One finance professional’s makeshift work-from-home station is set up in a beachside hut in Mexico, according to the Instagram post.
Another, cloistered in his home, perched a dog in front. “EBITDAWG,” the post reads. “Ready to WFH.”
And in Texas, one worker decided to add some local flavor, displaying whiskey bottles and assault rifles next to the computer screens.
As the coronavirus infects people and markets around the world, Wall Street bankers and traders are sharing their remote working arrangements on social media — and sprinkling in some humor along the way as they adapt to a new social-distancing reality. The contraptions, perhaps a coping strategy as they grapple with brutally chaotic markets, even have a name: Rona Rigs.
They include everything from imposing four-screen systems with enormous office chairs to a sad-looking laptop perched on a futon.
People like to show off, but there’s also a sense of community as everyone is in the same predicament, said “Lit,” the man behind the “Litquidity”Instagram account, who asked not to be identified because his employer doesn’t know he runs it. He posted dozens of#ronarig photos so far from some of his 244,000 followers, and said he has seen a big increase in traffic as financial workers shift to working from home.
See also: Wall Street’s New Virtual Workplace May Far Outlast Virus
The rigs on display show employees around the world settling in for what’s likely to be a long stretch of isolated toil in their apartments, patios and chalets.
Most of Wall Street is being told to work from home entirely or in staggered shifts, and that can be a big adjustment for those used to long hours at the office. Traders in particular are accustomed to working on several screens that provide continuous real-time access to market data and multiple systems. Moving from six screens to a laptop can be a turbulent transition, even with good Wi-Fi.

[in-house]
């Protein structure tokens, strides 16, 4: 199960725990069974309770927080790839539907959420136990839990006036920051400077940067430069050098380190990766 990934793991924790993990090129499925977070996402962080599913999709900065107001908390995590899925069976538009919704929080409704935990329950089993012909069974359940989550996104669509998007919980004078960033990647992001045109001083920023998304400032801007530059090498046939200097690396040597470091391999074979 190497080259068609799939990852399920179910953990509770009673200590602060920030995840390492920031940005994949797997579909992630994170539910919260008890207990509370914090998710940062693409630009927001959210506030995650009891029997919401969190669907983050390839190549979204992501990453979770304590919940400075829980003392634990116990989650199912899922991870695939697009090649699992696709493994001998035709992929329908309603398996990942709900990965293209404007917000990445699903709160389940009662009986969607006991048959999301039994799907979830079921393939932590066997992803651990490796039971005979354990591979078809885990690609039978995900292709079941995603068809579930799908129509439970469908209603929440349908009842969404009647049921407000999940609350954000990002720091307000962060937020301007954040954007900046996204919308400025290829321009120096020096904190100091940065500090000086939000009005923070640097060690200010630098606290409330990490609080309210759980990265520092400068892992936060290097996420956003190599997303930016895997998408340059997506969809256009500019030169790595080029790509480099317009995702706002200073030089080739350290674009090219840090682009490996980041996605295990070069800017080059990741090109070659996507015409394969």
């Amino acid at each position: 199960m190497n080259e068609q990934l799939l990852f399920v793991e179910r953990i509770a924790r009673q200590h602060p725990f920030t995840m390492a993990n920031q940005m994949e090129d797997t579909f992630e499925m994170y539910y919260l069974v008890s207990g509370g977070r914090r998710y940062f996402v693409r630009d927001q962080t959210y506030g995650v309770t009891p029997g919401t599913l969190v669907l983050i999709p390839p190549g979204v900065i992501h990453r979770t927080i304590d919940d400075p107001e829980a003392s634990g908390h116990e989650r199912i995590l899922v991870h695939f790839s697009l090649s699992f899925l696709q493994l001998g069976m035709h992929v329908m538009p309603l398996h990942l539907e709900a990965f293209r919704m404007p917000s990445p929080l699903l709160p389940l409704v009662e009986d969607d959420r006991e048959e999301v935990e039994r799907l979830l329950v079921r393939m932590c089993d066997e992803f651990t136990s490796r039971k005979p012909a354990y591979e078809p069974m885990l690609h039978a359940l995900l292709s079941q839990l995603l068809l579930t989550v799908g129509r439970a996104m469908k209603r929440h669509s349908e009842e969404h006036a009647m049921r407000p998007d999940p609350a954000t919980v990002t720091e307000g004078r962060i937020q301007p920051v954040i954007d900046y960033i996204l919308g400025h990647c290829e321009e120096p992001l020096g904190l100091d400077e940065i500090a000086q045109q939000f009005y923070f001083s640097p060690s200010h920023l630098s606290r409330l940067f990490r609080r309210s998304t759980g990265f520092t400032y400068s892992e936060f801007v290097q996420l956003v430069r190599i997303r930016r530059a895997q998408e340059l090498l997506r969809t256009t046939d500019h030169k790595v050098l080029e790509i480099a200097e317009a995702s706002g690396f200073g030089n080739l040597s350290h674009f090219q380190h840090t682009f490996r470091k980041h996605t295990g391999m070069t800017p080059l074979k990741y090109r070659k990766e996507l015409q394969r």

The camaraderie of sharing a physical space with colleagues is also sorely missed.
“There are natural interactions with others on the trading desk, and across the floor, that you use to get market color,” said Shane Swanson, a senior analyst in equity market structure and technology at Greenwich Associates. “Technology can help with replacing that, but that natural organic interaction is lacking.”
Swanson dismissed the idea that the challenges of working remotely are contributing to market volatility. The market has done a remarkable job of handling unprecedented volume, he said.
“All of the disaster recovery testing that has been done over years and years — this is why we were doing it,” he said. “The system has been maintaining extraordinarily well.”
Whether that can continue is a concern.
“I am not sure if all firms, in particular smaller ones, have ever contemplated remote work access for months on end,” Swanson said.
Some banks have struggled to implement effective work-from-home policies for traders, particularly because of compliance matters. That means some are still reporting to the office while non-trading colleagues stay home. There are even concerns about how information can be kept confidential from roommates.
In some cases, traders have been told to work at alternative locations that banks keep on standby for disaster recovery to reduce crowding and the risk of multiple infections among staff.
Morgan Stanley has offered some investment-banking employees $500 to cover equipment purchases, according to social media posts, which may soon result in more creative Rona Rigs on Instagram.
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